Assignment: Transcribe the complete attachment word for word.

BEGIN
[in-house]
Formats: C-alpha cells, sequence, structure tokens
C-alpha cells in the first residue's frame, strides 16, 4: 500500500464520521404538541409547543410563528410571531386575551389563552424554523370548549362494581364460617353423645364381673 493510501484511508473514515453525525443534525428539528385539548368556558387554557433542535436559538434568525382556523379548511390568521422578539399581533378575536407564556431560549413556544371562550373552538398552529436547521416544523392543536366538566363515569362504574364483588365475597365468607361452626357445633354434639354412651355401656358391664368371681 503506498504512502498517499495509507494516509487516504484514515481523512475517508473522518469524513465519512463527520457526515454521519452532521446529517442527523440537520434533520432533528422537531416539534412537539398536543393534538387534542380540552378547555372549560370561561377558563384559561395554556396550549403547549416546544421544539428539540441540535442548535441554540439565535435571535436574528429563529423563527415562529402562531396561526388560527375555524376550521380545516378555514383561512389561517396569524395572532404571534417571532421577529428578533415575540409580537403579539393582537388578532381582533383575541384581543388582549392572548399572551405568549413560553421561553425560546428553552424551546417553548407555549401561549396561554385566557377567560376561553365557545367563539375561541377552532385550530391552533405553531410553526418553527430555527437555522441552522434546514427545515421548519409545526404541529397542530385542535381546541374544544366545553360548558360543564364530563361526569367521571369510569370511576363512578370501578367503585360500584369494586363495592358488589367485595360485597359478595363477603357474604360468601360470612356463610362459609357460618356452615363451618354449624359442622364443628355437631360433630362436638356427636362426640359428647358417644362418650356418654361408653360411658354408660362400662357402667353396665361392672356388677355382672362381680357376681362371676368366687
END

[in-house]
Formats: C-alpha cells, sequence, structure tokens
C-alpha cells in the first residue's frame, strides 16, 4: 500500500464520521404538541409547543410563528410571531386575551389563552424554523370548549362494581364460617353423645364381673 493510501484511508473514515453525525443534525428539528385539548368556558387554557433542535436559538434568525382556523379548511390568521422578539399581533378575536407564556431560549413556544371562550373552538398552529436547521416544523392543536366538566363515569362504574364483588365475597365468607361452626357445633354434639354412651355401656358391664368371681 503506498504512502498517499495509507494516509487516504484514515481523512475517508473522518469524513465519512463527520457526515454521519452532521446529517442527523440537520434533520432533528422537531416539534412537539398536543393534538387534542380540552378547555372549560370561561377558563384559561395554556396550549403547549416546544421544539428539540441540535442548535441554540439565535435571535436574528429563529423563527415562529402562531396561526388560527375555524376550521380545516378555514383561512389561517396569524395572532404571534417571532421577529428578533415575540409580537403579539393582537388578532381582533383575541384581543388582549392572548399572551405568549413560553421561553425560546428553552424551546417553548407555549401561549396561554385566557377567560376561553365557545367563539375561541377552532385550530391552533405553531410553526418553527430555527437555522441552522434546514427545515421548519409545526404541529397542530385542535381546541374544544366545553360548558360543564364530563361526569367521571369510569370511576363512578370501578367503585360500584369494586363495592358488589367485595360485597359478595363477603357474604360468601360470612356463610362459609357460618356452615363451618354449624359442622364443628355437631360433630362436638356427636362426640359428647358417644362418650356418654361408653360411658354408660362400662357402667353396665361392672356388677355382672362381680357376681362371676368366687